Mixing pysnmp and stdin

Depending on the application, sometimes you want to have some socket operations going (such as loading a website) and have stdin being read. There are plenty of examples for this in python which usually boil down to making stdin behave like a socket and mixing it into the list of sockets select() cares about.

A while ago I asked an email list could I have pysnmp use a different socket map so I could add my own sockets in (UDP, TCP and a zmq to name a few) and the Ilya the author of pysnmp explained how pysnmp can use a foreign socket map.

This sample code below is merely an mixture of Ilya’s example code and the way stdin gets mixed into the fold.  I have also updated to the high-level pysnmp API which explains the slight differences in the calls.

  1. from time import time
  2. import sys
  3. import asyncore
  4. from pysnmp.hlapi import asyncore as snmpAC
  5. from pysnmp.carrier.asynsock.dispatch import AsynsockDispatcher
  6.  
  7.  
  8. class CmdlineClient(asyncore.file_dispatcher):
  9.     def handle_read(self):
  10.     buf = self.recv(1024)
  11.     print "you said {}".format(buf)
  12.  
  13.  
  14. def myCallback(snmpEngine, sendRequestHandle, errorIndication,
  15.                errorStatus, errorIndex, varBinds, cbCtx):
  16.     print "myCallback!!"
  17.     if errorIndication:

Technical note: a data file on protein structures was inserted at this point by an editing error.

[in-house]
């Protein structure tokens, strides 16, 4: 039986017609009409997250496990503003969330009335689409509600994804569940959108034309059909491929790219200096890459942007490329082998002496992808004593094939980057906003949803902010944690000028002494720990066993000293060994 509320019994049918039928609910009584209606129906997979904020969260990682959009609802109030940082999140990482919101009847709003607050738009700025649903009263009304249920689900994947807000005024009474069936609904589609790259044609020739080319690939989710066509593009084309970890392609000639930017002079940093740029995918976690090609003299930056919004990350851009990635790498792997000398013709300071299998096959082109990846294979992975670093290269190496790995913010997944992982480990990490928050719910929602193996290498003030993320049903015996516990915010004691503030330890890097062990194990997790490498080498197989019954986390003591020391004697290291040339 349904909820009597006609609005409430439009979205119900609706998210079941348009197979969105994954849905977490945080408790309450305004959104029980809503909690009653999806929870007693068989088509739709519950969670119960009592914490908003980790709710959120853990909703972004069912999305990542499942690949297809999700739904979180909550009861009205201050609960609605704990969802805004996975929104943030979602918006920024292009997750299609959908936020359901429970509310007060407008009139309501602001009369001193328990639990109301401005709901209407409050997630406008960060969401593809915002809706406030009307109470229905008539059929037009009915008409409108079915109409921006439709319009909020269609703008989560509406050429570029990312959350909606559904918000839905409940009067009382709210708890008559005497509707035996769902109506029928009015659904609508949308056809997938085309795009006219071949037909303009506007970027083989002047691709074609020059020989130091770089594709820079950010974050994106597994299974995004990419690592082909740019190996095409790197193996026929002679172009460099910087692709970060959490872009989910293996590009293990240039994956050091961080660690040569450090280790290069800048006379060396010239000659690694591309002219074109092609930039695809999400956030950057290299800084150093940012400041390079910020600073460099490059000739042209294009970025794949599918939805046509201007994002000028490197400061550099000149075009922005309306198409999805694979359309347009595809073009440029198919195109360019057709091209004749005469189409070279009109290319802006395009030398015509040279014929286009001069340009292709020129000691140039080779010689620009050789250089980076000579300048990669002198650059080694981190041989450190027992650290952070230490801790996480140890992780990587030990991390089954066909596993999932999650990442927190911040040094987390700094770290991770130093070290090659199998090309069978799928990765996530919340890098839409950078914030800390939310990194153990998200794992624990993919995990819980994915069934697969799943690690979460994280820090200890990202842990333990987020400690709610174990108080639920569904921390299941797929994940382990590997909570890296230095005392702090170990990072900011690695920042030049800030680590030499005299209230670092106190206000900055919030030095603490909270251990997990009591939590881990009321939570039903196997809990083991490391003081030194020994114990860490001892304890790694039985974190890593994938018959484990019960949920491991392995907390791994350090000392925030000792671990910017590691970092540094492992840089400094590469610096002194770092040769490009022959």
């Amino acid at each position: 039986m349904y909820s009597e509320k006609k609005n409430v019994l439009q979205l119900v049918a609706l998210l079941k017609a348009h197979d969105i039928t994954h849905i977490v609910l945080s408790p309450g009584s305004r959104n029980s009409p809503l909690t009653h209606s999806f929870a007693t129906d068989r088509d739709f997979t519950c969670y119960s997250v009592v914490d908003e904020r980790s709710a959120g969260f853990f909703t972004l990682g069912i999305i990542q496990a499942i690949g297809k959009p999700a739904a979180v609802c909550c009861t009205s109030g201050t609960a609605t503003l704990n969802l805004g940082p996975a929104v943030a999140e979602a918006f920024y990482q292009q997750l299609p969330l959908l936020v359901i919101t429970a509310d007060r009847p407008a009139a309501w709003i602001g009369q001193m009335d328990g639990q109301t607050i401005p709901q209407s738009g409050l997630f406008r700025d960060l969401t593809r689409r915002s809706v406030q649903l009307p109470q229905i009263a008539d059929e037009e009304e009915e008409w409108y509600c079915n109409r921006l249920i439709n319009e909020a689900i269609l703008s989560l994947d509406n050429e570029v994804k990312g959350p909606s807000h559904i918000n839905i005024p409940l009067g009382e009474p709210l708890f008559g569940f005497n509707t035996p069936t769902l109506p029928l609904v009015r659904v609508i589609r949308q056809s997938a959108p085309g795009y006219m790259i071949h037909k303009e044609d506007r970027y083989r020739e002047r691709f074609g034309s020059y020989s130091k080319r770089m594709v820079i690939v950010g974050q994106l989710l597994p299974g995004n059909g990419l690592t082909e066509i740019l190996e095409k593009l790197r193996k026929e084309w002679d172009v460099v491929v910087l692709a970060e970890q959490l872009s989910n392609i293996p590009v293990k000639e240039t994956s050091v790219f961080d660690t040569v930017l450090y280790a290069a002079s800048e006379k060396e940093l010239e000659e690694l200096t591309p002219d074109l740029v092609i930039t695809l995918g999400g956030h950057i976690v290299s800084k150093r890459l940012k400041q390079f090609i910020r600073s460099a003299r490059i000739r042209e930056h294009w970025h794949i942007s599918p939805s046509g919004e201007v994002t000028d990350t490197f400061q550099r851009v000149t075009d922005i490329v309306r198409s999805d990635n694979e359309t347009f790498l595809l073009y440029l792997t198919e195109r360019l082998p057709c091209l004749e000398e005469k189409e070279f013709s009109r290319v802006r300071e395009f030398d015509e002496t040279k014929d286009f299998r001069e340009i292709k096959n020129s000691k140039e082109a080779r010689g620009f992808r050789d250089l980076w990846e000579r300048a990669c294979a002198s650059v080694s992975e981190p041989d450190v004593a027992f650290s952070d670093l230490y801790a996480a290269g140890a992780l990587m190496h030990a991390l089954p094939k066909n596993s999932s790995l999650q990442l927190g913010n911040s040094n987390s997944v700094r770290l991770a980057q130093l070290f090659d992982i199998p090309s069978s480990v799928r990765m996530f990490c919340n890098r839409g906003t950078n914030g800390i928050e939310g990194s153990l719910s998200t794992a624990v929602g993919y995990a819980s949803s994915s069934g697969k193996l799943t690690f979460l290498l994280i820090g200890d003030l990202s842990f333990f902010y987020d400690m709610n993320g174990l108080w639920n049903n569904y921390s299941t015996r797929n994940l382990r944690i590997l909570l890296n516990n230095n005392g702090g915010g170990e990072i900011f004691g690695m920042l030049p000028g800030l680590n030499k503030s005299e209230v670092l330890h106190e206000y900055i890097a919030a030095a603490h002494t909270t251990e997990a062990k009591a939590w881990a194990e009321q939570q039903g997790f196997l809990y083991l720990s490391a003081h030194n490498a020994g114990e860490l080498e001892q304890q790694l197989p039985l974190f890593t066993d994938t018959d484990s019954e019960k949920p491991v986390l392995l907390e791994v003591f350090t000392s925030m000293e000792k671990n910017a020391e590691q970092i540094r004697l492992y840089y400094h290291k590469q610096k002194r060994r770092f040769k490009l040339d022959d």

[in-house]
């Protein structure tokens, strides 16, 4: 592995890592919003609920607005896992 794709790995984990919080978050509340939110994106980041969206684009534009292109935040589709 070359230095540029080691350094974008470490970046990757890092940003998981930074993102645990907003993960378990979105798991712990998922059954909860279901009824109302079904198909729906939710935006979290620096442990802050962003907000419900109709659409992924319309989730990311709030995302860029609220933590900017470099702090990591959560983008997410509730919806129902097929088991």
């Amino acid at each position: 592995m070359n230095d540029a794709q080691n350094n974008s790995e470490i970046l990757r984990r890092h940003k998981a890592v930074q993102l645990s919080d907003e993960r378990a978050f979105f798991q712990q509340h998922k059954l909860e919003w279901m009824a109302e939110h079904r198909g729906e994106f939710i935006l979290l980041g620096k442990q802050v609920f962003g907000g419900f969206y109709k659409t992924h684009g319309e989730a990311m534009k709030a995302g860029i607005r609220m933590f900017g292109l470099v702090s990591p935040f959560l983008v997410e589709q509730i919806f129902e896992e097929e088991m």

18.         print(errorIndication)
  19.         return
  20.     if errorStatus:
  21.         print('%s at %s' % (errorStatus.prettyPrint(),
  22.               errorIndex and varBinds[int(errorIndex)-1] or '?')
  23.              )
  24.         return
  25.  
  26.     for oid, val in varBinds:
  27.     if val is None:
  28.         print(oid.prettyPrint())
  29.     else:
  30.         print('%s = %s' % (oid.prettyPrint(), val.prettyPrint()))
  31.  
  32. sharedSocketMap = {}
  33. transportDispatcher = AsynsockDispatcher()
  34. transportDispatcher.setSocketMap(sharedSocketMap)
  35. snmpEngine = snmpAC.SnmpEngine()
  36. snmpEngine.registerTransportDispatcher(transportDispatcher)
  37. sharedSocketMap[sys.stdin] = CmdlineClient(sys.stdin)
  38.  
  39. snmpAC.getCmd(
  40.     snmpEngine,
  41.     snmpAC.CommunityData('public'),
  42.     snmpAC.UdpTransportTarget(('127.0.0.1', 161)),
  43.     snmpAC.ContextData(),
  44.     snmpAC.ObjectType(
  45.         snmpAC.ObjectIdentity('SNMPv2-MIB', 'sysDescr', 0)),
  46.     cbFun=myCallback)
  47.  
  48. while True:
  49.     asyncore.poll(timeout=0.5, map=sharedSocketMap)
  50.     if transportDispatcher.jobsArePending() or transportDispatcher.transportsAreWorking():
  51.         transportDispatcher.handleTimerTick(time())

Some interesting lines from the above code:

  • Lines 8-11 are the stdin class that is called (or rather its handle_read method is) when there is text available on stdin.
  • Line 34 is where pysnmp is told to use our socket map and not its inbuilt one
  • Line 37 is where we have used the socket map to say if we get input from stdin, what is the handler.
  • Lines 39-46 are sending a SNMP query using the high-level API
  • Lines 48-51 are my simple socket poller

With all this I can handle keyboard presses and network traffic, such as a simple SNMP poll.